From the measurement of susceptibility, we have determined a critical temperature versus concentration phase diagram of the random mixture K 2Cu xCo 1- xF 4 with competing exchange interactions and anisotropies. The behavior of the two-dimensional Ising spin glass freezing has been observed in intermediate concentrations.

  18. 19F NMR study of magnetic excitations in the randomly diluted antiferromagnet Mn xZn 1- xF 2

    NASA Astrophysics Data System (ADS)

    Itoh, M.; Yasuoka, H.

    1990-12-01

    Magnetic excitations in antiferromagnetic Mn xZn 1- xF 2 have been investigated using NMR technique. The temperature dependence of the 19F resonance frequency is presented and discussed on the basis of a picture of a crossover from magnon to fracton excitations.

  19. Robotic surgery.

    PubMed

    Diana, M; Marescaux, J

    2015-01-01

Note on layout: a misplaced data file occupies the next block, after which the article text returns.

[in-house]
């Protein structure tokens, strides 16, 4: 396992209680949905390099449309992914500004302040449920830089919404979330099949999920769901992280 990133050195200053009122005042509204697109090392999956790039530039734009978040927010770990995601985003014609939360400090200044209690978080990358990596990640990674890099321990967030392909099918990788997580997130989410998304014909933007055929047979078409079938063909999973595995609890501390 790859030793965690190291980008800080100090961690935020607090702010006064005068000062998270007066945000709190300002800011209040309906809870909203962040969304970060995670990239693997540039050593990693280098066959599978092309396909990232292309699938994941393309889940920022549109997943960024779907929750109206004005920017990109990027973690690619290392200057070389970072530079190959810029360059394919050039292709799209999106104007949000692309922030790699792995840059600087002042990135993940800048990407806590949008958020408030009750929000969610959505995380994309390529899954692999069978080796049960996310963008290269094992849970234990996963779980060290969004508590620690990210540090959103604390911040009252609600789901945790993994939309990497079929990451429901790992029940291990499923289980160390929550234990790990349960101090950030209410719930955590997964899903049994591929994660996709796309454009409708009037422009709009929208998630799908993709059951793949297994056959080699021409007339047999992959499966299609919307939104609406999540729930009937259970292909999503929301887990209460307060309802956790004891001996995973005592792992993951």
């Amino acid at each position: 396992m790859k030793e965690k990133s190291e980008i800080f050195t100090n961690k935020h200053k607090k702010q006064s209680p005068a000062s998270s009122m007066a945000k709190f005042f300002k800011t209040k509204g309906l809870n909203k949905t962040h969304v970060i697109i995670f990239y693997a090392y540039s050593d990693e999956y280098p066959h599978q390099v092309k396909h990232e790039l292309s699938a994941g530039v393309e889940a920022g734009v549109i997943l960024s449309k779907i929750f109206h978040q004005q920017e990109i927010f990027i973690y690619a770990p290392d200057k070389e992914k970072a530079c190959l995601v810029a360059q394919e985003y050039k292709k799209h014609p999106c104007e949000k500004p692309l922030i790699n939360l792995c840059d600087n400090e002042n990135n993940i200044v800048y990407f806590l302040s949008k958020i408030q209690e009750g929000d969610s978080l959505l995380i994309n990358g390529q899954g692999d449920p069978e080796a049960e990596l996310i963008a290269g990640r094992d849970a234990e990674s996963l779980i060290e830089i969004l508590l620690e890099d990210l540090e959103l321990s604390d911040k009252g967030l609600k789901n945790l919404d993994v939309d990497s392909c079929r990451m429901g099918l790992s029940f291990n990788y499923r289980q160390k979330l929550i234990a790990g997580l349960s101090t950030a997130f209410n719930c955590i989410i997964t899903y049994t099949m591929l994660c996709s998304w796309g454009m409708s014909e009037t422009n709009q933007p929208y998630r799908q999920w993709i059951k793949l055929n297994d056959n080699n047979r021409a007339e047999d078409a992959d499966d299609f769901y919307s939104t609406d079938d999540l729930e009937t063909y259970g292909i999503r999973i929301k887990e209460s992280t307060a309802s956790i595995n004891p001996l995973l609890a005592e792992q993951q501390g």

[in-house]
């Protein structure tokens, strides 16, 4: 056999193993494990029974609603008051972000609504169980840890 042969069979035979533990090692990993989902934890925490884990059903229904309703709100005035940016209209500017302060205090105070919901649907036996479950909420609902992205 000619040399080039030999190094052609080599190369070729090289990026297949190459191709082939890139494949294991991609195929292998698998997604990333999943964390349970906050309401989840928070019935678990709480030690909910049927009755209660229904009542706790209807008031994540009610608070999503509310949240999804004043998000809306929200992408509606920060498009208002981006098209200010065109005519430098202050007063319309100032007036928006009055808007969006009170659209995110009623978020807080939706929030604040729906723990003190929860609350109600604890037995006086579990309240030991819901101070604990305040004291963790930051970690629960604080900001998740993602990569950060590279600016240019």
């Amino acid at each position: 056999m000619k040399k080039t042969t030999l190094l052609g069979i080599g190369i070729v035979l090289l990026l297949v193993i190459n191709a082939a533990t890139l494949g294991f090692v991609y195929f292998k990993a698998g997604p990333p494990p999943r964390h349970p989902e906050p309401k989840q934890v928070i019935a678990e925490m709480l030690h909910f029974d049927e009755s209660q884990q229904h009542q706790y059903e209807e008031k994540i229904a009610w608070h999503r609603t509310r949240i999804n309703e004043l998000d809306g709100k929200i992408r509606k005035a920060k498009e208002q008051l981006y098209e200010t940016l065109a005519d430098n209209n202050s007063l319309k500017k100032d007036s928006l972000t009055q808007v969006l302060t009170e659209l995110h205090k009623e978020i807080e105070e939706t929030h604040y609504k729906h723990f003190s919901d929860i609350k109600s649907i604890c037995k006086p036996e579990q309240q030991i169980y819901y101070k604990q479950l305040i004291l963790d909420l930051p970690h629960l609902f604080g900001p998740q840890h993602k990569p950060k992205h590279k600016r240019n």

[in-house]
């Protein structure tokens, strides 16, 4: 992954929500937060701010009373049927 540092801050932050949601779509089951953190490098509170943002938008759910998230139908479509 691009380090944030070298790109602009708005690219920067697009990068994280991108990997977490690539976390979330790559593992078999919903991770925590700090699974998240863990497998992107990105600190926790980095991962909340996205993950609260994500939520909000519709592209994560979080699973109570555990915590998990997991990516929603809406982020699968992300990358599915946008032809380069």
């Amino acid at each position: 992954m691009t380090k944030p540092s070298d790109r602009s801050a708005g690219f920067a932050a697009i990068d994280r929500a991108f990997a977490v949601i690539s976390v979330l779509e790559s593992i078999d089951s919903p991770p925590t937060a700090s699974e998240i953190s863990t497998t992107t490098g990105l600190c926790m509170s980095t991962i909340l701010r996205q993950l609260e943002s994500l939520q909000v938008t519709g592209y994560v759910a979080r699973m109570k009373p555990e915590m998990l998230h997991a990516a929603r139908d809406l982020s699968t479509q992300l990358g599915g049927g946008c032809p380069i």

Proficiency in minimally invasive surgery requires intensive and continuous training, as it is technically challenging for unnatural visual and haptic perceptions. Robotic and computer sciences are producing innovations to augment the surgeon's skills to achieve accuracy and high precision during complex surgery. This article reviews the current use of robotically assisted surgery, focusing on technology as well as main applications in digestive surgery, and future perspectives. The PubMed database was interrogated to retrieve evidence-based data on surgical applications. Internal and external consulting with key opinion leaders, renowned robotics laboratories and robotic platform manufacturers was used to produce state-of-the art business intelligence around robotically assisted surgery. Selected digestive procedures (oesophagectomy, gastric bypass, pancreatic and liver resections, rectal resection for cancer) might benefit from robotic assistance, although the current level of evidence is insufficient to support widespread adoption. The surgical robotic market is growing, and a variety of projects have recently been launched at both academic and corporate levels to develop lightweight, miniaturized surgical robotic prototypes. The magnified view, and improved ergonomics and dexterity offered by robotic platforms, might facilitate the uptake of minimally invasive procedures. Image guidance to complement robotically assisted procedures, through the concepts of augmented reality, could well represent a major revolution to increase safety and deal with difficulties associated with the new minimally invasive approaches. © 2015 BJS Society Ltd. Published by John Wiley & Sons Ltd.